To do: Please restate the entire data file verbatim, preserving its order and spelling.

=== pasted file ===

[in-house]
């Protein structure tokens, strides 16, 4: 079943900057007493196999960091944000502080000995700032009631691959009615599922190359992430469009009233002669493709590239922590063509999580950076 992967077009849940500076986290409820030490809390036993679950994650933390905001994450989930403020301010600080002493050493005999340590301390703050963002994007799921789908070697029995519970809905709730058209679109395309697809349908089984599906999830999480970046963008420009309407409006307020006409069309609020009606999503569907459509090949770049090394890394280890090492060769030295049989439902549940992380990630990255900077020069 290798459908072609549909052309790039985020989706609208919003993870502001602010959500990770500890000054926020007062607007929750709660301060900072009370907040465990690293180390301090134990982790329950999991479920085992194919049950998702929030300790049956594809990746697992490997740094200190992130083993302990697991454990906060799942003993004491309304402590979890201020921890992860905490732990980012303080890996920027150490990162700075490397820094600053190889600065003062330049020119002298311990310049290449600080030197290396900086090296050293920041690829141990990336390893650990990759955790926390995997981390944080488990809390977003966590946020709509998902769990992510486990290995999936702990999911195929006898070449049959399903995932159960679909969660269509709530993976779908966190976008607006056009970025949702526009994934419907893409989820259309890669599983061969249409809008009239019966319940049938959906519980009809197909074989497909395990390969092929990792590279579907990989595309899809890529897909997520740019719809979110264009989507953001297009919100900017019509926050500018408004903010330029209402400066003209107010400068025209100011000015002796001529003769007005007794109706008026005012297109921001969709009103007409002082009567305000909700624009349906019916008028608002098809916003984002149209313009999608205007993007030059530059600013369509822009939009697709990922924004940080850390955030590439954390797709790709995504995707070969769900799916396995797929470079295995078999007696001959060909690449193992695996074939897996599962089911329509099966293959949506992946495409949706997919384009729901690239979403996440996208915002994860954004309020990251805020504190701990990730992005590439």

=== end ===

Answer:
[in-house]
């Protein structure tokens, strides 16, 4: 079943900057007493196999960091944000502080000995700032009631691959009615599922190359992430469009009233002669493709590239922590063509999580950076 992967077009849940500076986290409820030490809390036993679950994650933390905001994450989930403020301010600080002493050493005999340590301390703050963002994007799921789908070697029995519970809905709730058209679109395309697809349908089984599906999830999480970046963008420009309407409006307020006409069309609020009606999503569907459509090949770049090394890394280890090492060769030295049989439902549940992380990630990255900077020069 290798459908072609549909052309790039985020989706609208919003993870502001602010959500990770500890000054926020007062607007929750709660301060900072009370907040465990690293180390301090134990982790329950999991479920085992194919049950998702929030300790049956594809990746697992490997740094200190992130083993302990697991454990906060799942003993004491309304402590979890201020921890992860905490732990980012303080890996920027150490990162700075490397820094600053190889600065003062330049020119002298311990310049290449600080030197290396900086090296050293920041690829141990990336390893650990990759955790926390995997981390944080488990809390977003966590946020709509998902769990992510486990290995999936702990999911195929006898070449049959399903995932159960679909969660269509709530993976779908966190976008607006056009970025949702526009994934419907893409989820259309890669599983061969249409809008009239019966319940049938959906519980009809197909074989497909395990390969092929990792590279579907990989595309899809890529897909997520740019719809979110264009989507953001297009919100900017019509926050500018408004903010330029209402400066003209107010400068025209100011000015002796001529003769007005007794109706008026005012297109921001969709009103007409002082009567305000909700624009349906019916008028608002098809916003984002149209313009999608205007993007030059530059600013369509822009939009697709990922924004940080850390955030590439954390797709790709995504995707070969769900799916396995797929470079295995078999007696001959060909690449193992695996074939897996599962089911329509099966293959949506992946495409949706997919384009729901690239979403996440996208915002994860954004309020990251805020504190701990990730992005590439």